Step 1: Standard Design Procedure
1. You need to know what power supplies you have on hand. Hopefully in your case, you are in the confines of a lab, and can choose a typical DC power supply.
2. You need to know which frequencies you which to be passed, and the frequencies that wish to be rejected. These will both be a band of frequencies that you pass (pass-band) or reject (reject-band).
3. You need to pick a center frequency. This frequency will be in the middle of your pass-band, and will be where the bode plot (gain in dB vs frequency) is symmetrical.
4. You will need to pick a capacitor value. For high frequencies you should choose a value around 100 pico Farads or lower, for low frequencies you should choose a value around 100 nano Farads. If the resistor values that correspond with these capacitor values are too large or too small for the desired frequency, pick different capacitor values.
5. It is assumed during this instructable that you have a basic knowledge of laying out parts on a breadboard. (connect resistorA on nodeA to nodeB, connect capacitor B from nodeB to output pin, etc)
The picture in this step shows the basic frequency response of any band pass filter.
Let's get going!
Step 2: Designing High-Pass Filter
1. Pick capacitor 1 (C1) so that it equals capacitor 2 (C2). C1 = C2
2. Decide a cutoff frequency for your HPF (this should be lower than the LPF cutoff frequency).
3. Then using the formula shown in the second picture we can decide which resistor value we will use for R1. The frequency that they are referring to is the cutoff frequency decided in the previous step.
4. Then using the formula shown in the third picture we can decide which resistor value we will use for R2.
1. the symbol that R1 is connected to is ground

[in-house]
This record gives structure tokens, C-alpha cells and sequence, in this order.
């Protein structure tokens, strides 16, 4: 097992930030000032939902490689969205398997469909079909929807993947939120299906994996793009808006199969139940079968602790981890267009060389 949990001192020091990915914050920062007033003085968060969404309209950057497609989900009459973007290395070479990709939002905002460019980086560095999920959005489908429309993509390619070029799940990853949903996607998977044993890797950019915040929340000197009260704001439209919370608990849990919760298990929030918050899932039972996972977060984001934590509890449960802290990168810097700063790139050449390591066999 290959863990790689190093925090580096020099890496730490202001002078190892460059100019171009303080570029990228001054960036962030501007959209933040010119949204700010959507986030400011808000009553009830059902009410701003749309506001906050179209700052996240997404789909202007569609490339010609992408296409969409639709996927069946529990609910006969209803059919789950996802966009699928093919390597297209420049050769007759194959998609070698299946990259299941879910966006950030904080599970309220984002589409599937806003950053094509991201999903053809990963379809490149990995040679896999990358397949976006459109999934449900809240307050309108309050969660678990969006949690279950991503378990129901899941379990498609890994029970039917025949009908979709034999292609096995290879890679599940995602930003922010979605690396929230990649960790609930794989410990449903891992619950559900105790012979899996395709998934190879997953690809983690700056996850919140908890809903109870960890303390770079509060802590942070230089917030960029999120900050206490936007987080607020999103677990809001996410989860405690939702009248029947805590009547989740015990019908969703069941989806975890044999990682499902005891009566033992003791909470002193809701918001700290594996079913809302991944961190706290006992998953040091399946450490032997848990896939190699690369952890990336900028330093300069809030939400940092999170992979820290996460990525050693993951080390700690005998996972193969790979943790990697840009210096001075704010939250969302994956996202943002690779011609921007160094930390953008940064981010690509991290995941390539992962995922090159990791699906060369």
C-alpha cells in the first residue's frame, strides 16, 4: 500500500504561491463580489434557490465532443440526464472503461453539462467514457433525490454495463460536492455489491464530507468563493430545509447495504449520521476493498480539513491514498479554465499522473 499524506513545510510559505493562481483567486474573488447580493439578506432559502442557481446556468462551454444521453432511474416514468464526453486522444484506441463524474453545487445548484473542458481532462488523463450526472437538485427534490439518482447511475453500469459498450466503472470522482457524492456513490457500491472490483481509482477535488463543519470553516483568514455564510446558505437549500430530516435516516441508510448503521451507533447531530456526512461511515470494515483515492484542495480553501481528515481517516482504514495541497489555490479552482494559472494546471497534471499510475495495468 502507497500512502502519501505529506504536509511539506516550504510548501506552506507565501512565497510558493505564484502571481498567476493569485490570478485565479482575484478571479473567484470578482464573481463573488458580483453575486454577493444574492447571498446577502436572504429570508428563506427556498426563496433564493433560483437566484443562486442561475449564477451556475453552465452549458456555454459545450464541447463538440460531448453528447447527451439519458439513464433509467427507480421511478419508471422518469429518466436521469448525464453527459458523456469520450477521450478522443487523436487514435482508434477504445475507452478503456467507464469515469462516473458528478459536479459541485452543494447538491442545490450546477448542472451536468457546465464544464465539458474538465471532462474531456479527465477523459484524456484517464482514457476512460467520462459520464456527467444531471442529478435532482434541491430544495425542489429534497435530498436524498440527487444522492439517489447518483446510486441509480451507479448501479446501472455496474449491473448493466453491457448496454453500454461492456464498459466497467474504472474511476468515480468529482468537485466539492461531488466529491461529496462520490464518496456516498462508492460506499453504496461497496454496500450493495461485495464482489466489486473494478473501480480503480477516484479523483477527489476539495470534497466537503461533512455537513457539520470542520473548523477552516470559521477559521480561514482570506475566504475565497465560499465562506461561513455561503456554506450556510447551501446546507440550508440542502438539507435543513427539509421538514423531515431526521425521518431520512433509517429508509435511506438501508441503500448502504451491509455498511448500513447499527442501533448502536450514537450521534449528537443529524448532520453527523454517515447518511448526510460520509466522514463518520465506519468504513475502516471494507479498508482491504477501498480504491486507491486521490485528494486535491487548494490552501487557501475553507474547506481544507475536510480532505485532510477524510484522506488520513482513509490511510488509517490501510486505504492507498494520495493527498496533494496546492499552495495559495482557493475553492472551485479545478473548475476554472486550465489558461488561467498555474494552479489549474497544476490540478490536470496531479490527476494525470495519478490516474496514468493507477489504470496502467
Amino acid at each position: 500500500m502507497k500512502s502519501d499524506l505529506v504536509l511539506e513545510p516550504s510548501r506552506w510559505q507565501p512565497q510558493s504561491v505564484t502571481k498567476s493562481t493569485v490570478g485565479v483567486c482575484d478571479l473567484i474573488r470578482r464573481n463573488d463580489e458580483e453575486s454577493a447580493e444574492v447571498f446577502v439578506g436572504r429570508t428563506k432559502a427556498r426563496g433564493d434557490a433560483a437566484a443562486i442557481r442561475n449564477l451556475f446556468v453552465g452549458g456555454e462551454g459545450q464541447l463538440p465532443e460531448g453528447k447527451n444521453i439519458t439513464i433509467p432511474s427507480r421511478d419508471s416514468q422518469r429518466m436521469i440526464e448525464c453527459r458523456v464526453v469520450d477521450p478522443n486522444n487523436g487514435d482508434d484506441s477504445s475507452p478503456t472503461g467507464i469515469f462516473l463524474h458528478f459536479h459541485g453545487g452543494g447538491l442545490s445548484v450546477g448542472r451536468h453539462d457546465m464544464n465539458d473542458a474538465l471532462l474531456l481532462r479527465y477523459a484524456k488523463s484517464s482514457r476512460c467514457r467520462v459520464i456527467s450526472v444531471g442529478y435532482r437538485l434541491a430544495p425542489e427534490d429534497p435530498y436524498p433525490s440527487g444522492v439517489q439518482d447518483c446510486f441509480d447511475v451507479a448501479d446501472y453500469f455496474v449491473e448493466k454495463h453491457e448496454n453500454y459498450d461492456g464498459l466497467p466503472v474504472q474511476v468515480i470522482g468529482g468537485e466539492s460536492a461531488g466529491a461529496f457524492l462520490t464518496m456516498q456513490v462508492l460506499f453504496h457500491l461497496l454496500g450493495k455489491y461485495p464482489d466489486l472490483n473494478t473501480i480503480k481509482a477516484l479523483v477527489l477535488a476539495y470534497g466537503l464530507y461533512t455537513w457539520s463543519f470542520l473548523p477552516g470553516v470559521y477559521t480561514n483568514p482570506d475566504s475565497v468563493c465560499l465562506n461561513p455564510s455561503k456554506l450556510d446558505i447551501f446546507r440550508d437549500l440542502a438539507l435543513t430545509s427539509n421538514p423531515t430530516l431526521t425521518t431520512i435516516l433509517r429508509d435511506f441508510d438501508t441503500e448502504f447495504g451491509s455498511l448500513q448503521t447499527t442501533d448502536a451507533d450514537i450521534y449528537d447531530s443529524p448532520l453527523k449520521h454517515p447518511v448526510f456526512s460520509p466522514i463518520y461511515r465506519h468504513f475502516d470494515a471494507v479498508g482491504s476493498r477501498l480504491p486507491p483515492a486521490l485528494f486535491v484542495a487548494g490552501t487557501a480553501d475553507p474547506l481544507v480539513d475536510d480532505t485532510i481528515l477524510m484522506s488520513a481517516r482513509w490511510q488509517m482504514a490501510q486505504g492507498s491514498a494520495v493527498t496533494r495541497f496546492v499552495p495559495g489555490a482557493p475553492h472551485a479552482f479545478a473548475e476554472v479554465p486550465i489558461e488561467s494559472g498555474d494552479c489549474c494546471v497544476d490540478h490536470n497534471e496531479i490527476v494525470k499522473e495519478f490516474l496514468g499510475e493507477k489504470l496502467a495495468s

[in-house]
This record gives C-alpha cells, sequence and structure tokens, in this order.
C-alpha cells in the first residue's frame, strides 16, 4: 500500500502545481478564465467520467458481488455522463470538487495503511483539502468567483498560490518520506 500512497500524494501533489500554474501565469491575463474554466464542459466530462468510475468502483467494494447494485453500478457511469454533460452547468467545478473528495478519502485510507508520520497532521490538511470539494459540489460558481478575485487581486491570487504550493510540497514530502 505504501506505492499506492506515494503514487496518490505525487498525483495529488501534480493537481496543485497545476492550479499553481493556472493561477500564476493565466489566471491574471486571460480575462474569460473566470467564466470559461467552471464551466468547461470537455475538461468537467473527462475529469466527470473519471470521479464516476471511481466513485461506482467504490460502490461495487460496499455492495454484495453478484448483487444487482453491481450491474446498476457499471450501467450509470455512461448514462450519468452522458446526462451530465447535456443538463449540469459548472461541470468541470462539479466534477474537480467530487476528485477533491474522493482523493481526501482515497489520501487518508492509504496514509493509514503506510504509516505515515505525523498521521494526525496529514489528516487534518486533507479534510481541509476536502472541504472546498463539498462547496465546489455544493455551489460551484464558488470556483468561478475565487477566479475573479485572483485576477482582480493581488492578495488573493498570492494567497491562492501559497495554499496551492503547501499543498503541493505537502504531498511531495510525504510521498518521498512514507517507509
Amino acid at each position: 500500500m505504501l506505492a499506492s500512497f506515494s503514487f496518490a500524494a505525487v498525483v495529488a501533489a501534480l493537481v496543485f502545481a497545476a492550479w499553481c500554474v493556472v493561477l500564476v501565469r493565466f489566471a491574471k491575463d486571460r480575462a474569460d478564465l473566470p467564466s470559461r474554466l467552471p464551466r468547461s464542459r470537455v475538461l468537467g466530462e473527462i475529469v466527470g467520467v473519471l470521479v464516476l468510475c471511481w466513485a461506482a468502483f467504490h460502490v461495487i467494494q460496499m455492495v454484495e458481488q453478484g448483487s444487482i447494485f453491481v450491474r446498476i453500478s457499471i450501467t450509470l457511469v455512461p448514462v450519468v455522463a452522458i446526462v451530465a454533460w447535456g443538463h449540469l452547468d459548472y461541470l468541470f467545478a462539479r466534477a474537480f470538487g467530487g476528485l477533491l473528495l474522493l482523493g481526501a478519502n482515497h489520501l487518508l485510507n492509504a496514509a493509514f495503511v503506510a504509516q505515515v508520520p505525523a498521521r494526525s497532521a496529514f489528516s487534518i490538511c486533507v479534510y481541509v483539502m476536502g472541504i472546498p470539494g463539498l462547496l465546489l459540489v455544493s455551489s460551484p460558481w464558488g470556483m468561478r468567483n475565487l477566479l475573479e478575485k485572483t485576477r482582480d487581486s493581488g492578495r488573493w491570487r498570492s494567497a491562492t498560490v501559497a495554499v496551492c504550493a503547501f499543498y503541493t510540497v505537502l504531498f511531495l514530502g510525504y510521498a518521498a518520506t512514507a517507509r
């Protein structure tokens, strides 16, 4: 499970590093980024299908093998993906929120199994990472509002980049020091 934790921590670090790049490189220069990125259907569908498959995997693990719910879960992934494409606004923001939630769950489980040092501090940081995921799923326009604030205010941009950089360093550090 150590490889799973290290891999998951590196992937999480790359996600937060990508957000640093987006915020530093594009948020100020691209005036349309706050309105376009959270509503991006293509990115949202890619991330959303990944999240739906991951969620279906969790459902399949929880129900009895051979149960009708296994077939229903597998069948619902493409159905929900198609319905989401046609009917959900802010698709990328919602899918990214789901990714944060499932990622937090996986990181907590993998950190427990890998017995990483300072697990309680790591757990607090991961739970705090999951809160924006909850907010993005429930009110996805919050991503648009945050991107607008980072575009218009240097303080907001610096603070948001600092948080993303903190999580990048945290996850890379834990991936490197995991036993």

2. when we connect Vin, the negative pin must be connected to ground
3. when we measure Vout, the negative pin must be connected to ground
4. the ground (or common ground, shared ground between sources) for your sources must be connected to your ground
5. there is only one ground!
6. when putting your breadboard together, each element connects to two different points (or nodes) and make sure you properly connect them
7.make sure you understand the layout of your breadboard (whether the pins are horizontally or vertically connected)
8. to have fun and experiment with different values!
9. verify your own results!
On to our LPF!
Step 3: Designing Low-Pass Filter
1. Pick a value for C1.
2. Pick C2, such that C2 = 2*C1.
3. Calculate R1 and R2, such that R1 = R2. and that R1 and R2 equal the formula shown.
Now we have the values for the first order filters we are using. These filters are defined as first order because the magnitude of the signal reduces by half, every time the that the frequency doubles (one octave increase).
Step 4: Connecting Our Cascaded System
Step 5: Now We Build Our Own!
2 Operational amplifiers (I'll be using LM741's)
various resistors and capactiors to choose from
function generator (for testing)
oscilloscope (for testing
banana to breadboard pin wires
1 LM741 op amp
R1 = 10k ohm + 1k ohm in series
R2 = 22k ohm
C1 and C2 = 100 nF (these were bi directional caps)
cutoff freq: 102 Hz
1 LM741 op amp
R1 and R2 = 150 ohm
C1 = 10 micro Farad
C2 = 10 micro Farad in series with another 10 micro Farad (these capacitors were electrolytic (meaning that the polarity must be taken into account))
cuttoff freq: 235 Hz
refer back to steps 2 through 4, for the design layout of our system.
the first picture is my completed HPF
the second picture is my LPF
the third picture is my cascaded system, aka our BPF
and the video is me showing my signal.
1. I show my BPF
2. I show my lab environment
3. I show my oscilloscope with a clear sine wave
4. I then demonstrate that when I turn down my frequency, the signal gets squashed!
5. and vice versa, I turn it back up, showing my clear signal, and turn it up more so, to show that my signal gets squashed again at high frequencies! ( f>300)
BPF with a pass-band from 102-235 Hz
Step 6: Analyzing Our Signal
It was a 110Hz 1 Vpp (volts peak to peak) sine wave.
At this frequency we expect to see a clear output with a voltage with the same relative amplitude.
Our output signal was just that. A 712mV Vpp sine wave, with freq 110.07 (was fluctuating around 110Hz).
This can be seen in the second picture, showing a view of our oscilloscope.
Step 7: Concluding Remarks
If you have any questions, please contact me at email@example.com, I'd love to answer any questions, or correct small mistakes you find in my instructable! Have a great day!